Agricultural practices, particularly the widespread use of nitrogen-based fertilisers, have become a major source of water pollution over the past 60 years, with nitrogen run-off causing aquatic life to decline.
Source: Food and Agricultural Organization of the United Nations FAOSTAT database: http://www.fao.org/faostat/en/#data/RA; Roser and Ritchie 2019.
The increasing use of nitrogen fertiliser is a major contributor to poor water quality and degradation of the natural environment
Climate change will intensify water scarcity
Overall, our planet has plenty of rain, but not necessarily where we need it most. Climate change will only exacerbate current problems associated with weather patterns and water scarcity. Wet areas of the world will get wetter, while dry areas of the world will become a lot drier.
Changing weather patterns are already having a significant impact on poorer areas of the world, and are also beginning to affect everyday life in developed areas. A recent eye-opening example of this is the ongoing worldwide shortage of semiconductors. Taiwan-based TSMC, one of the world’s largest manufacturers of the semiconductors, uses 150,000 tonnes of purified water per day. A contributing factor to the shortage was a drought in Taiwan that forced TSMC to reduce production in order to preserve water for domestic and agricultural use.
More than 85% of people affected by rainfall variability live in low- or middle-income countries, so these changes will create further inequality between rich and poor.
‘Most drinking water to this day is treated using World War I-era technology.’
Erik Olson, Natural Resources Defence Council
Our water infrastructure is not up to the task
While the issue in developing areas is often a lack of infrastructure and water treatment, more developed areas face the problem of obsolete legacy infrastructure. In the US, approximately 30% of the infrastructure used to collect, treat and transport water is over 50 years old and long overdue for replacement.
Corroded pipes are a significant health and environmental risk that can result in contamination of drinking water. The unfortunate poster child for the US’s failing water infrastructure is Flint, Michigan, where acidic corrosion of lead pipes exposed Flint residents to heavy metals poisoning.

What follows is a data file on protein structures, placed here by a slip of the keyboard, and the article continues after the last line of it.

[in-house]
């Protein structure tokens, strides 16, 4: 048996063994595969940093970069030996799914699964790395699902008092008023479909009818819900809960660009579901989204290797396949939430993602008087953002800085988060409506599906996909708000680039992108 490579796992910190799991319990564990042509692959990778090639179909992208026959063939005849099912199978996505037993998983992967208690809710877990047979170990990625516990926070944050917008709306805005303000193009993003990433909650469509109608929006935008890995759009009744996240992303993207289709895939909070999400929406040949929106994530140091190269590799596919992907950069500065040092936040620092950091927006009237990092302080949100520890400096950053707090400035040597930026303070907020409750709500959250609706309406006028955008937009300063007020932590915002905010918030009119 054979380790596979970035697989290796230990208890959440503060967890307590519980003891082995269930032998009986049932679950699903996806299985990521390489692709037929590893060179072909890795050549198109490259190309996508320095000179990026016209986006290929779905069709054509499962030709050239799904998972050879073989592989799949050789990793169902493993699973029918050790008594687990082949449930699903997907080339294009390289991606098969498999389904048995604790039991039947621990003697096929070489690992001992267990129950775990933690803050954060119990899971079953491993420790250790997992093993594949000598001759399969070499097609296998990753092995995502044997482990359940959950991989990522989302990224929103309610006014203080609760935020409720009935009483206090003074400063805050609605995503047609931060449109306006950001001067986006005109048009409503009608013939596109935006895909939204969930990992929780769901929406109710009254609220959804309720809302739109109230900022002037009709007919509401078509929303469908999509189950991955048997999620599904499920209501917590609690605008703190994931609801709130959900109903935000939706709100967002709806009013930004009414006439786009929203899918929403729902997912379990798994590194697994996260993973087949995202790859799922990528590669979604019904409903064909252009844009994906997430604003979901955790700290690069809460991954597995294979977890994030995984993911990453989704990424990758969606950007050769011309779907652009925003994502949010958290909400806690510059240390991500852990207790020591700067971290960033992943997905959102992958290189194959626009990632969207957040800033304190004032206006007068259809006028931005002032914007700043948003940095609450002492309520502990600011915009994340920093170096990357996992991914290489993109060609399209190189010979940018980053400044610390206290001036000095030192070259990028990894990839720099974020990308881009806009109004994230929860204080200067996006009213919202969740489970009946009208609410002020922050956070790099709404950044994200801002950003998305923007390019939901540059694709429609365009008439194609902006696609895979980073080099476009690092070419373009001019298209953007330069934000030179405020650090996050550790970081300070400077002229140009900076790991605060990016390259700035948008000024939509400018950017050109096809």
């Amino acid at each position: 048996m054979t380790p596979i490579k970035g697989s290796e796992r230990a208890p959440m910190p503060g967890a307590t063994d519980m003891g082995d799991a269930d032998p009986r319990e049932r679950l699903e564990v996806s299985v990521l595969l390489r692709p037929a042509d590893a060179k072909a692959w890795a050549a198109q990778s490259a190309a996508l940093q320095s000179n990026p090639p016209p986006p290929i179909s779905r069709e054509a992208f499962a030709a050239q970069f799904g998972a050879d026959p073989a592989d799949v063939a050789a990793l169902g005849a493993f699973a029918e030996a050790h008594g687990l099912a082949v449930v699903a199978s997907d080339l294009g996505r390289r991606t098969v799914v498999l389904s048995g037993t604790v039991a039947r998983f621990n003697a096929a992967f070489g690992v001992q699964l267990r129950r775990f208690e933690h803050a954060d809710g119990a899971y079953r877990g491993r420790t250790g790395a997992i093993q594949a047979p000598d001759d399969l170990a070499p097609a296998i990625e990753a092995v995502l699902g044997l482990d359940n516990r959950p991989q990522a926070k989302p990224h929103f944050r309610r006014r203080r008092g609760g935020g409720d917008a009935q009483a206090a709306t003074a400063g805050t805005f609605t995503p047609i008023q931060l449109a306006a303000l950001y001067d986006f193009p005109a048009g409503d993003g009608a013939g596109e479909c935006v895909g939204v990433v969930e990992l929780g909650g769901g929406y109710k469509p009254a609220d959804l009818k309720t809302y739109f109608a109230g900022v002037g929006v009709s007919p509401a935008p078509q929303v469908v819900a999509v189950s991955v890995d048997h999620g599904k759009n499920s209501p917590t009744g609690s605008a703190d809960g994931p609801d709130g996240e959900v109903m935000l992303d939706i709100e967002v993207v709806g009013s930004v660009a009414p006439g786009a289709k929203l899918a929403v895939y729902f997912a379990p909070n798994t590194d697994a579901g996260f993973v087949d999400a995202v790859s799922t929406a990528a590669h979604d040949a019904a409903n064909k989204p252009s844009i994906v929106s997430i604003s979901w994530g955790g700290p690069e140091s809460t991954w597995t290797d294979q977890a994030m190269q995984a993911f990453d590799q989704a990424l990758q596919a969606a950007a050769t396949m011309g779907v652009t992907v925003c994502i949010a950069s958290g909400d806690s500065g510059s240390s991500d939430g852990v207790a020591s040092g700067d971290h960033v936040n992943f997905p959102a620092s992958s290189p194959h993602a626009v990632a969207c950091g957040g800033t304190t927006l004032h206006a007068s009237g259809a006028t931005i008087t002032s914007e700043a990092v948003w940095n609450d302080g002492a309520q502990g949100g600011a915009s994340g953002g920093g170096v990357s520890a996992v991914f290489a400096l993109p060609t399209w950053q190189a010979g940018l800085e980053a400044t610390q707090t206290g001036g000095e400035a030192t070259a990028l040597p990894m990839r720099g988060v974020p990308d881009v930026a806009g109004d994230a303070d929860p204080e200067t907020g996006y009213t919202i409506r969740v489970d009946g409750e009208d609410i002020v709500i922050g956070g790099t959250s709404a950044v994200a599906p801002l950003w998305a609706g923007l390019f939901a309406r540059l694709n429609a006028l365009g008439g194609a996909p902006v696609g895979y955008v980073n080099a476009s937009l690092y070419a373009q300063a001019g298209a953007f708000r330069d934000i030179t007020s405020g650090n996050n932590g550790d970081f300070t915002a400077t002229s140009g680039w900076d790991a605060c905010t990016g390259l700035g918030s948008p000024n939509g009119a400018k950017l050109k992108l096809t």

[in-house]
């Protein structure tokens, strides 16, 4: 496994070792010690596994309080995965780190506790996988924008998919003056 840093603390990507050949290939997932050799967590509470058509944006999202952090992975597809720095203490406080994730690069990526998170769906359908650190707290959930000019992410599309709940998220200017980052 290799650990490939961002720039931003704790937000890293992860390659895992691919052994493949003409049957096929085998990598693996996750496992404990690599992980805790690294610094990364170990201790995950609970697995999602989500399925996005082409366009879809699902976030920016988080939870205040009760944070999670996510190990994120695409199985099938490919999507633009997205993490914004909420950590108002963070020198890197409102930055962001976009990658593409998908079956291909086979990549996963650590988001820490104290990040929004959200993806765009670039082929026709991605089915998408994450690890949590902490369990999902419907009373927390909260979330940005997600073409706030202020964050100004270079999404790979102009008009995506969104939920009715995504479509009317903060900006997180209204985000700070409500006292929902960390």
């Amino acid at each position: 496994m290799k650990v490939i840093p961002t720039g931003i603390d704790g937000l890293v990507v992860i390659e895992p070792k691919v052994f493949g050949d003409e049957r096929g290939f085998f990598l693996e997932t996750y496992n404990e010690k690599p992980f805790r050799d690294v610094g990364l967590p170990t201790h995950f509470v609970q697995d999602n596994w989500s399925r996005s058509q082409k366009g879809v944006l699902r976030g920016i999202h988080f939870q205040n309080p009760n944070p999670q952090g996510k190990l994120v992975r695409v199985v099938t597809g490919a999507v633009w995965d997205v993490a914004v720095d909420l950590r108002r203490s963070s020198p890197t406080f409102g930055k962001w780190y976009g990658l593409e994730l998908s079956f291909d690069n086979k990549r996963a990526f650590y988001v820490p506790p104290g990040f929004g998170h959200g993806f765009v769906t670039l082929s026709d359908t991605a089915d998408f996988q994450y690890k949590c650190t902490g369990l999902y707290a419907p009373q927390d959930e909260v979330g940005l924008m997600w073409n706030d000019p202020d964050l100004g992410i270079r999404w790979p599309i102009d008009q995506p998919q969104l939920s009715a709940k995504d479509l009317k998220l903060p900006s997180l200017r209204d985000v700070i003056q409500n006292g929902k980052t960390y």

Replacing water infrastructure on a large scale is a long-term project with high costs. An eyewatering $55bn of President Biden’s $235bn infrastructure spending package has been earmarked for water infrastructure. Meeting the UN’s global sustainability goals for water and sanitation will require trillions, not billions of dollars.
Source: White House Briefing Room fact sheet, The Bipartisan Infrastructure Deal, 06/11/2021
Water as an investment theme
Private companies and investors have a key role to play in implementing change to protect water sources, upgrade water and waste management and meet sustainable development goals. Naturally, the potential investment opportunities are wide and diverse because water is a resource that permeates everything we do – from making tea to making semiconductors.
Within our thematic investment process, we consider water-related investment opportunities as part of our Climate Change theme, under our environmental resources subtheme. Our research into water-related investments has, to date, resulted in us forgoing some initially promising ideas, but has also led us to a number of attractive and impactful investment opportunities in following areas:
- Water usage management
- Improving water quality and controlling pollution
- Water infrastructure
As ever, it is imperative to ensure that the companies in which we invest offer good long-term thematic growth prospects and good (or improvable) ESG credentials, together with the appropriate size and liquidity for our investors’ needs.